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Latitude: 51.074 / 51°4'26"N
Longitude: -1.8253 / 1°49'30"W
OS Eastings: 412337
OS Northings: 130538
OS Grid: SU123305
Mapcode National: GBR 516.MC0
Mapcode Global: FRA 7628.SVH
Entry Name: Church of St Andrew
Listing Date: 28 February 1952
Source: Historic England
Source ID: 1023696
English Heritage Legacy ID: 319201
Location: Salisbury, Wiltshire, SP2
Civil Parish: Salisbury
Built-Up Area: Salisbury
Traditional County: Wiltshire
Lieutenancy Area (Ceremonial County): Wiltshire
Church of England Parish: Bemerton St Michael and All Angels
Church of England Diocese: Salisbury
676/8/372 LOWER ROAD
CHURCH OF ST ANDREW
Dates of main phases, name of architect: Norman origins for the nave, updated in the 14th century. Much rebuilt by George Herbert c. 1630, some repairs c. 1861 by T.H. Wyatt, and more fully restored 1894-6, by C.E. Ponting.
Materials: Flint with freestone dressings and some chequerwork. The freestone includes much of characteristically local grey-green colour, possibly Chilmark stone. Red tiled roofs.
Plan: Nave, chancel, open south porch, west bell-turret.
Exterior: A small and simple two-cell church. At the west end is a tile-hung bell turret with louvres and a pyramidal cap. The chancel roof is slightly lower. At this point the south wall shows a clear building break. The north nave wall is blind, with chequerwork, and has a blocked Norman doorway (see Interior). The chancel has a two-light north window of the 19th century, copying the Dec example on the south. Picturesque late 19th century south porch, gabled and tiled, with timber superstructure on low stone walls, and arch-braced roof trusses. The south-east nave window is of two ogee lights and a quatrefoil under an ogee outer arch, with flowing Dec tracery, i.e. c1310-40. A simpler cusped two-light window in the south chancel wall has slight ogee points, also Dec. Adjacent, a small square opening through the wall with a timber shutter inside, perhaps to allow the ringing of a Sanctus bell from within the chancel. The east window is E.E. style, of three stepped lancets under continuous hoodmould. It was inserted perhaps in the early or mid 19th century, and altered 1894-6. Late 14th or 15th century Perp W window of two cusped lights, and a hoodmould with head stops.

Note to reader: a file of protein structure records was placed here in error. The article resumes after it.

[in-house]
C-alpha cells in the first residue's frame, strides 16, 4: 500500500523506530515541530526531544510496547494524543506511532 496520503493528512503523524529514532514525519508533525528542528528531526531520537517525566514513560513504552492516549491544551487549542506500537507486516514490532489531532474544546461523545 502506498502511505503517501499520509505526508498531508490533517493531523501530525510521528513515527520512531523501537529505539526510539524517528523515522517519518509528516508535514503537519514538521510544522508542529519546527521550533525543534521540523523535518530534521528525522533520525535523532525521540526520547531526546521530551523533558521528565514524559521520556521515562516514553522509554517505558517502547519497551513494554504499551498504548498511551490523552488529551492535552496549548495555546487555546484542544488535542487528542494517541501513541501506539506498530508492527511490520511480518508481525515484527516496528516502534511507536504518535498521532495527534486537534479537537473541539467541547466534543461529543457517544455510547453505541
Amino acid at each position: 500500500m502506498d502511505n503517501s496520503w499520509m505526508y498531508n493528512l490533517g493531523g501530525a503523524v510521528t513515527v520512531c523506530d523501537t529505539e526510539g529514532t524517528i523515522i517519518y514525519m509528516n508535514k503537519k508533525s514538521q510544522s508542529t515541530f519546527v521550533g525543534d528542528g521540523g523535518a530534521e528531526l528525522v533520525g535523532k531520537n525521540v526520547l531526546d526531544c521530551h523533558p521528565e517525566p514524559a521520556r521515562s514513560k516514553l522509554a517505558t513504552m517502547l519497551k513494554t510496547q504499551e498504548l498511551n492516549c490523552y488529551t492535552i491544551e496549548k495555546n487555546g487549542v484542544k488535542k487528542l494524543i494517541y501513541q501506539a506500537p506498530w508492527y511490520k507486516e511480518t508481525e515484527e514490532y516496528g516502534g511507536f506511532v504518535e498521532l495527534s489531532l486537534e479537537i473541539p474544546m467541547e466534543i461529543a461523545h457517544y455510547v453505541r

Interior: A small single space without chancel arch, seating only 30-40 people. Open timber roof on tie-beams, with a deeper frieze in the chancel. Segmental trusses, probably originally a plaster wagon-vault. The chancel roof is all of 1894-6, and in the nave most of the earlier roof fabric was replaced in oak at the same time. In the north wall, a blocked door recess with plain round-arched head, simplest Norman. The square opening in the south chancel wall gives onto a splayed reveal under an oak lintel. Simple iron shutter hinges, perhaps 17th century. The floor is of oak blocks.